Explorers benefit from unpredictable storms


I’m in a hurricane. Or a tornado. Or a typhoon. I’m so far off the map I don’t even know what kind of storm it is. Dangerous stuff has been whirling about me. I’m not quite sure if my expedition is going to make it. There is turmoil. Then there is quiet. If it was a tornado, it’s over. But I think it’s a hurricane. If this is the calm eye of the storm, then I’m bracing myself for the next onslaught of destruction.

Either way, the storm will pass. If I survive, I’ll be able to survey the damage.

A few years ago I studied extreme weather conditions while my son Philip was living in Oklahoma, in tornado alley. During some months of the year it seemed like tornadoes were a weekly, if not daily, occurrence for him.

As an Explorer, one of the questions on my mind was, “Could a storm like a hurricane or a tornado be of any benefit?” On the surface the answer is no. Lots of things get destroyed: property, homes, lives. But strangely enough there are some important benefits.

Orrin H. Pilkey, James B. Duke Professor Emeritus of Geology at the Nicholas School of the Environment and Earth Sciences at Duke University, noted that “Barrier islands need hurricanes for their survival, especially at times of rising sea levels such as now. It’s during hurricanes that islands get higher and wider. From a purely natural standpoint hurricanes are a blessing for islands, even though they’re a curse for people who live there.”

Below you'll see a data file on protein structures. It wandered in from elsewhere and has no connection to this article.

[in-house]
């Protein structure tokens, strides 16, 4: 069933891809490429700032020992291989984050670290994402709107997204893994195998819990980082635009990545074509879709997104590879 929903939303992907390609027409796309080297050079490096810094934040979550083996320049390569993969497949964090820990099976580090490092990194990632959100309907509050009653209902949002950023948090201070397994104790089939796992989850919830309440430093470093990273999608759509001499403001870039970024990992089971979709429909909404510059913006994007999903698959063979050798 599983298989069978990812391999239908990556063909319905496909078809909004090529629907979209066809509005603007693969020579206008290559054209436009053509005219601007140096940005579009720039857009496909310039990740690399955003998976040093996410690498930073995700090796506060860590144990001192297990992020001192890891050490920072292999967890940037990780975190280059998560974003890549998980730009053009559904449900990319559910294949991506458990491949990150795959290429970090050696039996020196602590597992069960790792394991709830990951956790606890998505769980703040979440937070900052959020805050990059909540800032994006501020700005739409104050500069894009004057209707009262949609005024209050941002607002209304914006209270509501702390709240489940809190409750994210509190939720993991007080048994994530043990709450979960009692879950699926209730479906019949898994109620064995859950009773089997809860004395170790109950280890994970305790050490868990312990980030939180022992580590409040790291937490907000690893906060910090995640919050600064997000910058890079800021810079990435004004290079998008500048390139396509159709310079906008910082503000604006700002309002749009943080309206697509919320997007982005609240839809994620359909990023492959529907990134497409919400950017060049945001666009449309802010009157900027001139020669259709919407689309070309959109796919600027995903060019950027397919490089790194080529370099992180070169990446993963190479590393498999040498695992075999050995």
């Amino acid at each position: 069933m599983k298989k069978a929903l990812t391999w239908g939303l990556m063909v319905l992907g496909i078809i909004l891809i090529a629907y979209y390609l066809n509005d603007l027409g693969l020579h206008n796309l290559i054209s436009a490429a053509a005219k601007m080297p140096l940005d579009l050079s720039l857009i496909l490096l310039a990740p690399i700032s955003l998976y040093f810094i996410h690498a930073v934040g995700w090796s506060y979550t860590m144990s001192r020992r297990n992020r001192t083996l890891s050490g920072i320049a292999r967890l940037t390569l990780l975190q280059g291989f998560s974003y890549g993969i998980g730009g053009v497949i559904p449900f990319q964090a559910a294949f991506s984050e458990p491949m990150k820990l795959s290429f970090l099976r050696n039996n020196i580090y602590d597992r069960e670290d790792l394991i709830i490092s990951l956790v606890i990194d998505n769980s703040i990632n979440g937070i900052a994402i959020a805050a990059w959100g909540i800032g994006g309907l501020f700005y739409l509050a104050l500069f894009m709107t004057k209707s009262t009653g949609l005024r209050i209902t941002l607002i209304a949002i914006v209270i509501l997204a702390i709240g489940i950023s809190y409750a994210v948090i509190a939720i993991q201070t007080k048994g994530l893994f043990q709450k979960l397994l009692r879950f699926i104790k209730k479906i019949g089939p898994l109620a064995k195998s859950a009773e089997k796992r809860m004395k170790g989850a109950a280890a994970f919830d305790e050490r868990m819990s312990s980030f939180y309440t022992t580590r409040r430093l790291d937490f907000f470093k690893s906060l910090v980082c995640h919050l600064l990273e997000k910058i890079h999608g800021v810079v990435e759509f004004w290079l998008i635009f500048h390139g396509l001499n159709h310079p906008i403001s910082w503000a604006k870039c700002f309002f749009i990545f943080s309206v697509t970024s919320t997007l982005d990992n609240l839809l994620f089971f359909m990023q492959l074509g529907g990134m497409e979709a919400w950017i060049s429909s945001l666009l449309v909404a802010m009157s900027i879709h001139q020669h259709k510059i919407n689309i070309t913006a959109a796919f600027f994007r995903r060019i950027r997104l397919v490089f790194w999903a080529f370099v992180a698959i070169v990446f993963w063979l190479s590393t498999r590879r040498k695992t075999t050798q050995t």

So one benefit is that these storms allow for old vegetation to be taken out making way for the growth of new vegetation.

Another benefit is that in weather systems overall— in the macro view— hurricanes and tornadoes help maintain a relative equilibrium in the atmosphere. For instance hurricanes take water from the oceans and seas and bring it to inland areas.

A third benefit, for societies in particular, is that extreme weather brings people together, breaking down barriers that once existed. An amazing example of this is Banda Aceh Indonesia, after the Tsunami of 2004. I was on the staff of a Geneva Global at the time, a grant making organization helping charities around the world. We found areas of new cooperation and working together that built connections that continue to benefit that region today. By working together, people seek any means possible to heal, to recover and to thrive again.


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